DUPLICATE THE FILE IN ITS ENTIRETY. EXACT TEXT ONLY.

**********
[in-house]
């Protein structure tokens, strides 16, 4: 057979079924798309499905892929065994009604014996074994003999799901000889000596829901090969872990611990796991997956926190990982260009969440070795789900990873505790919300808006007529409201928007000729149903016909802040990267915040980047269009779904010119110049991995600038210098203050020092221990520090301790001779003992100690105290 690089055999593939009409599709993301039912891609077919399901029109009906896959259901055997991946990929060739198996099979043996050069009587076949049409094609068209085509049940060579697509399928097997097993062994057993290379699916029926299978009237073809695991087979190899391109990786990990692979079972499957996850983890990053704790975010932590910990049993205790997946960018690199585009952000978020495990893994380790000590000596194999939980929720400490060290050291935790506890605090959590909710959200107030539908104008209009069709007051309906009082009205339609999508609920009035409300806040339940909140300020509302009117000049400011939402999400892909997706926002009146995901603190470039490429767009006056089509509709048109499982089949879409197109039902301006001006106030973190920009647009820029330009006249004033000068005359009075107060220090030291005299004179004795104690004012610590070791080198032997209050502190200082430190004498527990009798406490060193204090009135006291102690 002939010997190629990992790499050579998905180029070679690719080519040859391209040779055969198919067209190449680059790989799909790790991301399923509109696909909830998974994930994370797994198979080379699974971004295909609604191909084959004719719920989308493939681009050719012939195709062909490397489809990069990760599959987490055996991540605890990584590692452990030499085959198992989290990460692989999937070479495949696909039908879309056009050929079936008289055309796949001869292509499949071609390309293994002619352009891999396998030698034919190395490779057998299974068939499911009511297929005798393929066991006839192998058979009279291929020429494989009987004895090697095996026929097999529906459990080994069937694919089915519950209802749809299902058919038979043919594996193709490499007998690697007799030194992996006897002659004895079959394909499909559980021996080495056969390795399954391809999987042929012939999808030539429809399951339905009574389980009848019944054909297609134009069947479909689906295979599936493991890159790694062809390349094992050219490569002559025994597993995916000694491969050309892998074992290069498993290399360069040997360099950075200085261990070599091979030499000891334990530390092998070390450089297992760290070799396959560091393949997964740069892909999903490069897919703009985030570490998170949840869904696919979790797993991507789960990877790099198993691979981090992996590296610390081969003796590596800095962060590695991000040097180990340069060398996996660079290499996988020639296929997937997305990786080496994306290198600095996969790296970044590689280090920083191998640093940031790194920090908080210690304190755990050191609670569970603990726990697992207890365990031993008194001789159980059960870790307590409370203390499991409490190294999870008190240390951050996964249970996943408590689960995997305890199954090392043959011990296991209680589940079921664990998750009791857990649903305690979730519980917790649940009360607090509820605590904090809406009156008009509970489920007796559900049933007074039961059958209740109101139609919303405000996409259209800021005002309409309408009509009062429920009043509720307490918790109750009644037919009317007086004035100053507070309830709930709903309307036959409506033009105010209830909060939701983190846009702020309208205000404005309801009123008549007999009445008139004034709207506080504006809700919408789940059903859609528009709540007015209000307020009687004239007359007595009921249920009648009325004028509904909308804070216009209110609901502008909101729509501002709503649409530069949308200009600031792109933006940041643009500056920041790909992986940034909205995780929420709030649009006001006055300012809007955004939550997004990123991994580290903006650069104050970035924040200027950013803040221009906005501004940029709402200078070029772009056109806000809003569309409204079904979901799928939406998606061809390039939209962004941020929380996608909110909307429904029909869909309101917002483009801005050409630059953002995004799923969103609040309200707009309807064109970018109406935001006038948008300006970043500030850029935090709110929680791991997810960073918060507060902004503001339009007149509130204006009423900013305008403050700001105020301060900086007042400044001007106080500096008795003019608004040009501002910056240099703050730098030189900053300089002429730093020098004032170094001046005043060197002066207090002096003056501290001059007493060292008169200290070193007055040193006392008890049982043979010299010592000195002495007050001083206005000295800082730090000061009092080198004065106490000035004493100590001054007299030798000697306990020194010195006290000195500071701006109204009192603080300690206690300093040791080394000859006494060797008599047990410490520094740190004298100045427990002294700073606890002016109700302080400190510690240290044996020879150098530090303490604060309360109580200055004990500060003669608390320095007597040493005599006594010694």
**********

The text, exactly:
[in-house]
């Protein structure tokens, strides 16, 4: 057979079924798309499905892929065994009604014996074994003999799901000889000596829901090969872990611990796991997956926190990982260009969440070795789900990873505790919300808006007529409201928007000729149903016909802040990267915040980047269009779904010119110049991995600038210098203050020092221990520090301790001779003992100690105290 690089055999593939009409599709993301039912891609077919399901029109009906896959259901055997991946990929060739198996099979043996050069009587076949049409094609068209085509049940060579697509399928097997097993062994057993290379699916029926299978009237073809695991087979190899391109990786990990692979079972499957996850983890990053704790975010932590910990049993205790997946960018690199585009952000978020495990893994380790000590000596194999939980929720400490060290050291935790506890605090959590909710959200107030539908104008209009069709007051309906009082009205339609999508609920009035409300806040339940909140300020509302009117000049400011939402999400892909997706926002009146995901603190470039490429767009006056089509509709048109499982089949879409197109039902301006001006106030973190920009647009820029330009006249004033000068005359009075107060220090030291005299004179004795104690004012610590070791080198032997209050502190200082430190004498527990009798406490060193204090009135006291102690 002939010997190629990992790499050579998905180029070679690719080519040859391209040779055969198919067209190449680059790989799909790790991301399923509109696909909830998974994930994370797994198979080379699974971004295909609604191909084959004719719920989308493939681009050719012939195709062909490397489809990069990760599959987490055996991540605890990584590692452990030499085959198992989290990460692989999937070479495949696909039908879309056009050929079936008289055309796949001869292509499949071609390309293994002619352009891999396998030698034919190395490779057998299974068939499911009511297929005798393929066991006839192998058979009279291929020429494989009987004895090697095996026929097999529906459990080994069937694919089915519950209802749809299902058919038979043919594996193709490499007998690697007799030194992996006897002659004895079959394909499909559980021996080495056969390795399954391809999987042929012939999808030539429809399951339905009574389980009848019944054909297609134009069947479909689906295979599936493991890159790694062809390349094992050219490569002559025994597993995916000694491969050309892998074992290069498993290399360069040997360099950075200085261990070599091979030499000891334990530390092998070390450089297992760290070799396959560091393949997964740069892909999903490069897919703009985030570490998170949840869904696919979790797993991507789960990877790099198993691979981090992996590296610390081969003796590596800095962060590695991000040097180990340069060398996996660079290499996988020639296929997937997305990786080496994306290198600095996969790296970044590689280090920083191998640093940031790194920090908080210690304190755990050191609670569970603990726990697992207890365990031993008194001789159980059960870790307590409370203390499991409490190294999870008190240390951050996964249970996943408590689960995997305890199954090392043959011990296991209680589940079921664990998750009791857990649903305690979730519980917790649940009360607090509820605590904090809406009156008009509970489920007796559900049933007074039961059958209740109101139609919303405000996409259209800021005002309409309408009509009062429920009043509720307490918790109750009644037919009317007086004035100053507070309830709930709903309307036959409506033009105010209830909060939701983190846009702020309208205000404005309801009123008549007999009445008139004034709207506080504006809700919408789940059903859609528009709540007015209000307020009687004239007359007595009921249920009648009325004028509904909308804070216009209110609901502008909101729509501002709503649409530069949308200009600031792109933006940041643009500056920041790909992986940034909205995780929420709030649009006001006055300012809007955004939550997004990123991994580290903006650069104050970035924040200027950013803040221009906005501004940029709402200078070029772009056109806000809003569309409204079904979901799928939406998606061809390039939209962004941020929380996608909110909307429904029909869909309101917002483009801005050409630059953002995004799923969103609040309200707009309807064109970018109406935001006038948008300006970043500030850029935090709110929680791991997810960073918060507060902004503001339009007149509130204006009423900013305008403050700001105020301060900086007042400044001007106080500096008795003019608004040009501002910056240099703050730098030189900053300089002429730093020098004032170094001046005043060197002066207090002096003056501290001059007493060292008169200290070193007055040193006392008890049982043979010299010592000195002495007050001083206005000295800082730090000061009092080198004065106490000035004493100590001054007299030798000697306990020194010195006290000195500071701006109204009192603080300690206690300093040791080394000859006494060797008599047990410490520094740190004298100045427990002294700073606890002016109700302080400190510690240290044996020879150098530090303490604060309360109580200055004990500060003669608390320095007597040493005599006594010694």